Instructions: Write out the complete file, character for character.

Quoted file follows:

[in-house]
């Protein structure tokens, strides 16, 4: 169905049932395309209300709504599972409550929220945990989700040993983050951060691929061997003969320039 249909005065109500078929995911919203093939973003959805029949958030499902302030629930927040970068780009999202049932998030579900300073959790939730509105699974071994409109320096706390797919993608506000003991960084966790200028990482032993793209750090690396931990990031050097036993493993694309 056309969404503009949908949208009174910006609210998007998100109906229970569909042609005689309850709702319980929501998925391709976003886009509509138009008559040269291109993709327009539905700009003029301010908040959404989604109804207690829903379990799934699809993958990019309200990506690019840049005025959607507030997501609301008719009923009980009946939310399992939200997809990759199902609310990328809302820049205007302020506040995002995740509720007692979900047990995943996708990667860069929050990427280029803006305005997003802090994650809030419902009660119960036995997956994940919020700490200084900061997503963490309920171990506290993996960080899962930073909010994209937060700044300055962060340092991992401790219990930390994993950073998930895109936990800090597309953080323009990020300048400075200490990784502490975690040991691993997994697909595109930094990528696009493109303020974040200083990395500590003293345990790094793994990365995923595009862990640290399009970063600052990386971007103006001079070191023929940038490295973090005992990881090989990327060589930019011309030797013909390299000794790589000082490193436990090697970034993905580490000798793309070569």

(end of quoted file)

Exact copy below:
[in-house]
């Protein structure tokens, strides 16, 4: 169905049932395309209300709504599972409550929220945990989700040993983050951060691929061997003969320039 249909005065109500078929995911919203093939973003959805029949958030499902302030629930927040970068780009999202049932998030579900300073959790939730509105699974071994409109320096706390797919993608506000003991960084966790200028990482032993793209750090690396931990990031050097036993493993694309 056309969404503009949908949208009174910006609210998007998100109906229970569909042609005689309850709702319980929501998925391709976003886009509509138009008559040269291109993709327009539905700009003029301010908040959404989604109804207690829903379990799934699809993958990019309200990506690019840049005025959607507030997501609301008719009923009980009946939310399992939200997809990759199902609310990328809302820049205007302020506040995002995740509720007692979900047990995943996708990667860069929050990427280029803006305005997003802090994650809030419902009660119960036995997956994940919020700490200084900061997503963490309920171990506290993996960080899962930073909010994209937060700044300055962060340092991992401790219990930390994993950073998930895109936990800090597309953080323009990020300048400075200490990784502490975690040991691993997994697909595109930094990528696009493109303020974040200083990395500590003293345990790094793994990365995923595009862990640290399009970063600052990386971007103006001079070191023929940038490295973090005992990881090989990327060589930019011309030797013909390299000794790589000082490193436990090697970034993905580490000798793309070569």